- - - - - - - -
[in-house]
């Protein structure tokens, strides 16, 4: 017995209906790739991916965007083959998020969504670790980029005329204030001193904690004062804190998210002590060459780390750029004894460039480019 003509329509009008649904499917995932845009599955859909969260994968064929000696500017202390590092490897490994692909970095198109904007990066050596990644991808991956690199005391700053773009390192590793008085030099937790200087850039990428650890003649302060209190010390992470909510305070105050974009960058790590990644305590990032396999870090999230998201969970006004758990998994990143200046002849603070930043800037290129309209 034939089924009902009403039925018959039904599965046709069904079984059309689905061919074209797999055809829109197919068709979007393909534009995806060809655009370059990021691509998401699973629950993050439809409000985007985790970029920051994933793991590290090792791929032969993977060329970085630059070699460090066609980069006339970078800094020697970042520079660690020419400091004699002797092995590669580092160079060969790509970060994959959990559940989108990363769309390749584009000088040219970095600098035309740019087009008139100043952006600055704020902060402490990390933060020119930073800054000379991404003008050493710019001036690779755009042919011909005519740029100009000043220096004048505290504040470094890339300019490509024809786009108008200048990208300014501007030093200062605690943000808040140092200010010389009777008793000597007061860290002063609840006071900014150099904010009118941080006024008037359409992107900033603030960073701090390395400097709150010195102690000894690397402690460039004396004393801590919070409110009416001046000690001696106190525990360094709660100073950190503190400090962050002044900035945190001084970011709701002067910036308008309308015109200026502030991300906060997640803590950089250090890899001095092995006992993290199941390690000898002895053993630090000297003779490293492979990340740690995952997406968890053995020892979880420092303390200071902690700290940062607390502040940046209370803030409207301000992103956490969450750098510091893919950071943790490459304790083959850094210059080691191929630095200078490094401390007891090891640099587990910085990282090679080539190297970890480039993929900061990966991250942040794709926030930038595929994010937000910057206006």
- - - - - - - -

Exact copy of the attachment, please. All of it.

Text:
[in-house]
């Protein structure tokens, strides 16, 4: 017995209906790739991916965007083959998020969504670790980029005329204030001193904690004062804190998210002590060459780390750029004894460039480019 003509329509009008649904499917995932845009599955859909969260994968064929000696500017202390590092490897490994692909970095198109904007990066050596990644991808991956690199005391700053773009390192590793008085030099937790200087850039990428650890003649302060209190010390992470909510305070105050974009960058790590990644305590990032396999870090999230998201969970006004758990998994990143200046002849603070930043800037290129309209 034939089924009902009403039925018959039904599965046709069904079984059309689905061919074209797999055809829109197919068709979007393909534009995806060809655009370059990021691509998401699973629950993050439809409000985007985790970029920051994933793991590290090792791929032969993977060329970085630059070699460090066609980069006339970078800094020697970042520079660690020419400091004699002797092995590669580092160079060969790509970060994959959990559940989108990363769309390749584009000088040219970095600098035309740019087009008139100043952006600055704020902060402490990390933060020119930073800054000379991404003008050493710019001036690779755009042919011909005519740029100009000043220096004048505290504040470094890339300019490509024809786009108008200048990208300014501007030093200062605690943000808040140092200010010389009777008793000597007061860290002063609840006071900014150099904010009118941080006024008037359409992107900033603030960073701090390395400097709150010195102690000894690397402690460039004396004393801590919070409110009416001046000690001696106190525990360094709660100073950190503190400090962050002044900035945190001084970011709701002067910036308008309308015109200026502030991300906060997640803590950089250090890899001095092995006992993290199941390690000898002895053993630090000297003779490293492979990340740690995952997406968890053995020892979880420092303390200071902690700290940062607390502040940046209370803030409207301000992103956490969450750098510091893919950071943790490459304790083959850094210059080691191929630095200078490094401390007891090891640099587990910085990282090679080539190297970890480039993929900061990966991250942040794709926030930038595929994010937000910057206006």